“I Don’t Believe in Chiropractic!”
Why We Ask You To Tell Your Family and Friends About Chiropractic!
When we began practice in Starkville in 1979 there were only a handful of clinical trials on spinal manipulation for back pain, and perhaps only one or two for neck pain. Questions were common. Was chiropractic effective? Was chiropractic safe?
You would hear people on the streets talk about chiropractic as if it were a faith walk rather than a clinical science: “I believe in Chiropractic,” one fellow would say, while his buddy across the table would counter, “I don’t believe in Chiropractic!”
Stories would follow. “I knew a man that died after chiropractic!” a man would faithfully report, whilst another retorted, “Well, if it hadn’t been for a chiropractor, my dad would have died of pneumonia!”
Amongst all the hoopla and hysteria, if not fed by it, was the 100 year war between organized medicine, primarily the American Medical Association (AMA), and chiropractors. In fact, some of the worst attacks by the AMA did not stop until the U.S. Supreme Court in December of 1991 refused to hear the AMA’s appeal of U.S. District Court Judge Susan Getzendanner’s decision several years earlier, slapping the AMA with a permanent injunction for what she described as its “lawless behavior” in trying to eliminate the chiropractic profession.
A generation after the AMA was forced to publish an apology in the Journal of the American Medical Association and clarify its policy to allow physicians to refer to chiropractors, medical referrals for chiropractic care are still uncommon (but thankfully, not rare).
To this day, Americans may still be waiting for their medical doctor to refer them to a chiropractor. Despite amazing scientific breakthroughs that are helping us solve some of the questions about the safety and effectiveness of chiropractic, we may be listening to our physician instead of the research:
1994 US Agency for Healthcare Policy and Research determined spinal manipulation was “safe and effective” for acute low back pain, (more effective than physical therapy, injections, and braces)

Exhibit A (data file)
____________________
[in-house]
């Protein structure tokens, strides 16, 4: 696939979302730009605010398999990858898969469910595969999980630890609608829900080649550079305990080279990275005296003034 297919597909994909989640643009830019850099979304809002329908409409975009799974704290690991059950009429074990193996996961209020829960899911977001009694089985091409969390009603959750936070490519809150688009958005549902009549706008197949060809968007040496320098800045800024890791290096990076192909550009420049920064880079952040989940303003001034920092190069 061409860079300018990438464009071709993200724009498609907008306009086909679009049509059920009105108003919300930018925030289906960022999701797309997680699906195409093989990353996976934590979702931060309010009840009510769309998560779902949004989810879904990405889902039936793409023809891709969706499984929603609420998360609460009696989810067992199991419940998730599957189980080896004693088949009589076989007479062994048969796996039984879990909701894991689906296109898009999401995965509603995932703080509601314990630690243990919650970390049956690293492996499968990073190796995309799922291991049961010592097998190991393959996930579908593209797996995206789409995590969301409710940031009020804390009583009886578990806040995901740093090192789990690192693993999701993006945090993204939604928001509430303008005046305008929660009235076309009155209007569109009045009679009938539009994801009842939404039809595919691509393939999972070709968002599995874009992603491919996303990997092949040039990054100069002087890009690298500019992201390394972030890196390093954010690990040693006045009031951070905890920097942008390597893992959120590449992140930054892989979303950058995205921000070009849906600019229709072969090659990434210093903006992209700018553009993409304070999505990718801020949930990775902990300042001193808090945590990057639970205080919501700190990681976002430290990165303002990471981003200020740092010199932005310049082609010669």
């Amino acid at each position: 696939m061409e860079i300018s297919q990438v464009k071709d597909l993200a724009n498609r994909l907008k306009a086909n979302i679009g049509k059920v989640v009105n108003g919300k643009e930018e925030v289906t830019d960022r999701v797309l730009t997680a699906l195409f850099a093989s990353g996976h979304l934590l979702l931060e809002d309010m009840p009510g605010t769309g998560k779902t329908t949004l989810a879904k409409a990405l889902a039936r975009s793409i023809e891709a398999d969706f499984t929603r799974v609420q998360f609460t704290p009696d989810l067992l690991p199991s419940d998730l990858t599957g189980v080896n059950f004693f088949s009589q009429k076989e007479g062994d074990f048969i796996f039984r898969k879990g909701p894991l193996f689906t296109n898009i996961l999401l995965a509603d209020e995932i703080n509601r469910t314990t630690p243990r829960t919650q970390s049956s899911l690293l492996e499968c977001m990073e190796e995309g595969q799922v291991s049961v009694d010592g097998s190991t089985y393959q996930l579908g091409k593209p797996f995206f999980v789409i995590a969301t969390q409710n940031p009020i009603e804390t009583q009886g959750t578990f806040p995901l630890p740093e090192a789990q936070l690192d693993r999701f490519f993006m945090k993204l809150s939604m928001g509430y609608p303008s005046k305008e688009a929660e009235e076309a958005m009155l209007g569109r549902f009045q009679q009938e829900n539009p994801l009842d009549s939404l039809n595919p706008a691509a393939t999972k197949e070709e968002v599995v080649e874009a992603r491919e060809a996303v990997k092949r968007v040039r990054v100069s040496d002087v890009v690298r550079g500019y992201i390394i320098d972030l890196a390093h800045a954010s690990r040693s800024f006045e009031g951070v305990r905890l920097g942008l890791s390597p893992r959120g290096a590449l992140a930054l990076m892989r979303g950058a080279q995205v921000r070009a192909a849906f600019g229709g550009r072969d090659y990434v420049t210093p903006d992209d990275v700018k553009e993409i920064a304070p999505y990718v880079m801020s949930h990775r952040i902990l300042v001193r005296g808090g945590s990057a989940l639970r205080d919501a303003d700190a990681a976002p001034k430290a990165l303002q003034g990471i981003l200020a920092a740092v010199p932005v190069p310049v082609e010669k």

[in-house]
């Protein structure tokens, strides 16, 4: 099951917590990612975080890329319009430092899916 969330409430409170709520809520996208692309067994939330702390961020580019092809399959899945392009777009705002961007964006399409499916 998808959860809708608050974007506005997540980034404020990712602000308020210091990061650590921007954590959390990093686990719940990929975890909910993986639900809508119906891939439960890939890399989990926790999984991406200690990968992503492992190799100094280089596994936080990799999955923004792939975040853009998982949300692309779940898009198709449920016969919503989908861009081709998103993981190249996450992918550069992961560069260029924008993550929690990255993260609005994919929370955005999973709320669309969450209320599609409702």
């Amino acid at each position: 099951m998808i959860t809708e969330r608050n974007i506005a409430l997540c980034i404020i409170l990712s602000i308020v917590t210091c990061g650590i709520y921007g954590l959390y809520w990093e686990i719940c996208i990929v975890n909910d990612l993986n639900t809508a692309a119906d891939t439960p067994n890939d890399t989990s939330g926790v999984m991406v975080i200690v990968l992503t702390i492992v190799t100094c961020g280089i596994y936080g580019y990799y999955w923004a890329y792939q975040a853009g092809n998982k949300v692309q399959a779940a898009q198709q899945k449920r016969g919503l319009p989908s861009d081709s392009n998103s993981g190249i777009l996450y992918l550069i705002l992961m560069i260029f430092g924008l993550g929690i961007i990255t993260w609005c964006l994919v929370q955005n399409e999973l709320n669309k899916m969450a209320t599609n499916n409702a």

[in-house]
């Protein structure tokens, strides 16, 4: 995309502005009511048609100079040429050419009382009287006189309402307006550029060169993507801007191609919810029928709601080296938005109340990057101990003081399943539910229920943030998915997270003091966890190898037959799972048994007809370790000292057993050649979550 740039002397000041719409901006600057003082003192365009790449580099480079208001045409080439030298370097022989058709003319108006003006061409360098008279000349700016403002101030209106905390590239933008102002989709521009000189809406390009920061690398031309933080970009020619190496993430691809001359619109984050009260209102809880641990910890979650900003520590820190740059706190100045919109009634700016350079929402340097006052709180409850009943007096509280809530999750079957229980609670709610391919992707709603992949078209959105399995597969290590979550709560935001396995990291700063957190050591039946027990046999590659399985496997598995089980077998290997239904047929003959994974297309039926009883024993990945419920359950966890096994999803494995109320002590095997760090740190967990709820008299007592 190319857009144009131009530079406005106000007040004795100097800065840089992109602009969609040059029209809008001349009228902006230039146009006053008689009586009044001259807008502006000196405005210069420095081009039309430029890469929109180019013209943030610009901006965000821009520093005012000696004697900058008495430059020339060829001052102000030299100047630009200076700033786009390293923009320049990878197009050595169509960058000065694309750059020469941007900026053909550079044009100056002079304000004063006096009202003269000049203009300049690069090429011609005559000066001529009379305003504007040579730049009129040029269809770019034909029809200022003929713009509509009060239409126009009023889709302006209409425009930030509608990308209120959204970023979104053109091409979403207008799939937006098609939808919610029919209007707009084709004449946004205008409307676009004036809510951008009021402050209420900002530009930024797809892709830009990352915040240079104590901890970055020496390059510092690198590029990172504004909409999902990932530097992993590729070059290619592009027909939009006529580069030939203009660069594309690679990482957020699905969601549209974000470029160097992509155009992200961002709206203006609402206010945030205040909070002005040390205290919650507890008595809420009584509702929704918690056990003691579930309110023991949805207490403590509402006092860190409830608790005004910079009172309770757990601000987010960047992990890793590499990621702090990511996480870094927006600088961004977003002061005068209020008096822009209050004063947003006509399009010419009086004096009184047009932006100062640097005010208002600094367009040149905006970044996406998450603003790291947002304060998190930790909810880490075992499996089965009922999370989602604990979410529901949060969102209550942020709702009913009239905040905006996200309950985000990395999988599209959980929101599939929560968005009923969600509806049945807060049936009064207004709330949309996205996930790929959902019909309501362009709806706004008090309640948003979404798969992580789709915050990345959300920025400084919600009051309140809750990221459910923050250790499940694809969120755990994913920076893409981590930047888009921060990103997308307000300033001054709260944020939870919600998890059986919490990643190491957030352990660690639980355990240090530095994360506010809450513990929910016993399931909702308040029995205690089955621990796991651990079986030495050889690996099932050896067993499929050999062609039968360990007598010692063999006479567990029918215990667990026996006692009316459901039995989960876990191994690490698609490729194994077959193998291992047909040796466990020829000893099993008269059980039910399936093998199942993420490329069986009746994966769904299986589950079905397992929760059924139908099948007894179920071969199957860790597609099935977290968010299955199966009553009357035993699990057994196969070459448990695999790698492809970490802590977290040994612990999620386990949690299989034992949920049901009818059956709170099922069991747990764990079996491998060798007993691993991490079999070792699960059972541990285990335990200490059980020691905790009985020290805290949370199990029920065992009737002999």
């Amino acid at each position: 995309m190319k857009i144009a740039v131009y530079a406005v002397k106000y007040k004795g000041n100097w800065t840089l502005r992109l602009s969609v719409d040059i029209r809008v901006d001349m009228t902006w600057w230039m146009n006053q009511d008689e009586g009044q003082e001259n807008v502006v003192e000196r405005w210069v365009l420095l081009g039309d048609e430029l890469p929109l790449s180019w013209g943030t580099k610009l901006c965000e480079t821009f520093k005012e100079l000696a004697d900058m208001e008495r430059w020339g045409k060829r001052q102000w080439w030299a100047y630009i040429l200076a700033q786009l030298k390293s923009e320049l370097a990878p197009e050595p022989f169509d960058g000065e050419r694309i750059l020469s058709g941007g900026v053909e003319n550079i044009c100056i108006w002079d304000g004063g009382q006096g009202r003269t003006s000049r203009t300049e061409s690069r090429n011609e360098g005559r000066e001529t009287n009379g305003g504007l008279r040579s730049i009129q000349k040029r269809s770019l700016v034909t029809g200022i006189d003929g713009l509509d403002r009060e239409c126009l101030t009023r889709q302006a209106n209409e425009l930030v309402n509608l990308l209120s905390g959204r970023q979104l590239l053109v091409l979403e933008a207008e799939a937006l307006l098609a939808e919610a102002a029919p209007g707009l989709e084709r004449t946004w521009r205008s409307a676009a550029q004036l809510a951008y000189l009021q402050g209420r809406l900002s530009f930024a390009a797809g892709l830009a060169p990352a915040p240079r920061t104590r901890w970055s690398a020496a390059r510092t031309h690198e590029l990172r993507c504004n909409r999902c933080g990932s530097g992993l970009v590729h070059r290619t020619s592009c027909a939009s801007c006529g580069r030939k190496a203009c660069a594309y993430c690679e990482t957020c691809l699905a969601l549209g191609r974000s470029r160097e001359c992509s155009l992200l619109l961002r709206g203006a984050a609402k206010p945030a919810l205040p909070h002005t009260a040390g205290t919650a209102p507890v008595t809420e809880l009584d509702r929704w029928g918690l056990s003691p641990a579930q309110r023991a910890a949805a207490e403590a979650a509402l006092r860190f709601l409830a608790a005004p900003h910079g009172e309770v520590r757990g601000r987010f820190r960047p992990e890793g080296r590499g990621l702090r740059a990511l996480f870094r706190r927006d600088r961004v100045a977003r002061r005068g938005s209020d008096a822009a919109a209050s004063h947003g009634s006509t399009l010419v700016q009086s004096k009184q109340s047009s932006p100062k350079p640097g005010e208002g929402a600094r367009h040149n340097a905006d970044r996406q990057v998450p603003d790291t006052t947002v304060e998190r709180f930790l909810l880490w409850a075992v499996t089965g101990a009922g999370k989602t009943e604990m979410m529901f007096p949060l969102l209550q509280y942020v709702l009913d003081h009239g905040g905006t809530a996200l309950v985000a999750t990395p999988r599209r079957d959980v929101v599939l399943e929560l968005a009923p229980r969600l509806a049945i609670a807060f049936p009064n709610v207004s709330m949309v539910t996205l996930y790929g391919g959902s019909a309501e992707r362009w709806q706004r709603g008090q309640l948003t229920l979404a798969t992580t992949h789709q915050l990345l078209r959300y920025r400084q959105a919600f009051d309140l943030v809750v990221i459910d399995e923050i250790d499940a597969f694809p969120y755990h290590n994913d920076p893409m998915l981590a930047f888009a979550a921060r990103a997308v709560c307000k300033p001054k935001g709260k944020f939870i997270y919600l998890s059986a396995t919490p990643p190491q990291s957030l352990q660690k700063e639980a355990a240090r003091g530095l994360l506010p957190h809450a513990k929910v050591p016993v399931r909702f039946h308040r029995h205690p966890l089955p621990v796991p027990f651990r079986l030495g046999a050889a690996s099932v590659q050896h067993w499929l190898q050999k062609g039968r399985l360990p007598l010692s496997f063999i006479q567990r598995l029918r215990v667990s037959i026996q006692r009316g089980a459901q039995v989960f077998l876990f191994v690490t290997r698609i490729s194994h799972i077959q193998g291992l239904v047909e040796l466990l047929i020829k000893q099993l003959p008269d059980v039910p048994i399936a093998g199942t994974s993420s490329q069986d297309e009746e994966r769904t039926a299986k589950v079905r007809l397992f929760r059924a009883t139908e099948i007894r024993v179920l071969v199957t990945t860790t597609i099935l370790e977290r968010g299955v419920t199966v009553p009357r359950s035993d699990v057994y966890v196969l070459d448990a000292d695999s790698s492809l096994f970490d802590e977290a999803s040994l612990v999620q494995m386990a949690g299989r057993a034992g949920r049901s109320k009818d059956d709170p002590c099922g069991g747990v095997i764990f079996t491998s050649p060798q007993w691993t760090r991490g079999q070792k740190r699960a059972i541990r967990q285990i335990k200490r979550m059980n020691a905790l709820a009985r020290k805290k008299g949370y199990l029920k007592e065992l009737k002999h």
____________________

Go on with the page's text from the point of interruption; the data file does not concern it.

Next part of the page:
2008 large population based study confirms that stroke is no more prevalent after visiting a chiropractor than after visiting a physician (both may be missing prestroke symptoms and signs)
2009 Cochrane reviews of 27 trials (1522 subjects) reveal that spinal manipulation appears to be effective for neck pain and headache
So here’s our point. This month as we worship the resurrection of our Lord Jesus Christ, search your heart and have faith that the hand of the Almighty, who set the galaxies in space and gave us all life, cares about your soul. But when it comes to chiropractic, forget about faith! If you care to read about research of chiropractic benefits, read the references below. Otherwise, just give chiropractic a try! Since physicians may not tell your family and friends about us, we ask you to tell them, so they too can enjoy better health through chiropractic!
Dr. Rob Leach
For a Wikipedia description of Wilk vs AMA and Judge Getzendanner’s ruling: http://en.wikipedia.org/wiki/Wilk_v._American_Medical_Association
For a systematic research review of spinal manipulation for acute and chronic neck pain and headache done by the prestigious Cochrane Collaboration: http://www2.cochrane.org/reviews/en/ab004249.html
To read the 1994 US Agency for Healthcare Policy and Research findings about safety and effectiveness of spinal manipulation for acute low back pain: http://www.ncbi.nlm.nih.gov/bookshelf/br.fcgi?book=hsarchive&part=A34262#A34334
To read results of the largest population based study on whether chiropractic is associated with stroke, published in 2008 in Spine: http://www.ncbi.nlm.nih.gov/pubmed/18204390
To read my research published in January 2010 on stroke cases that presented to my office here in Starkville: http://www.ncbi.nlm.nih.gov/pubmed/20114102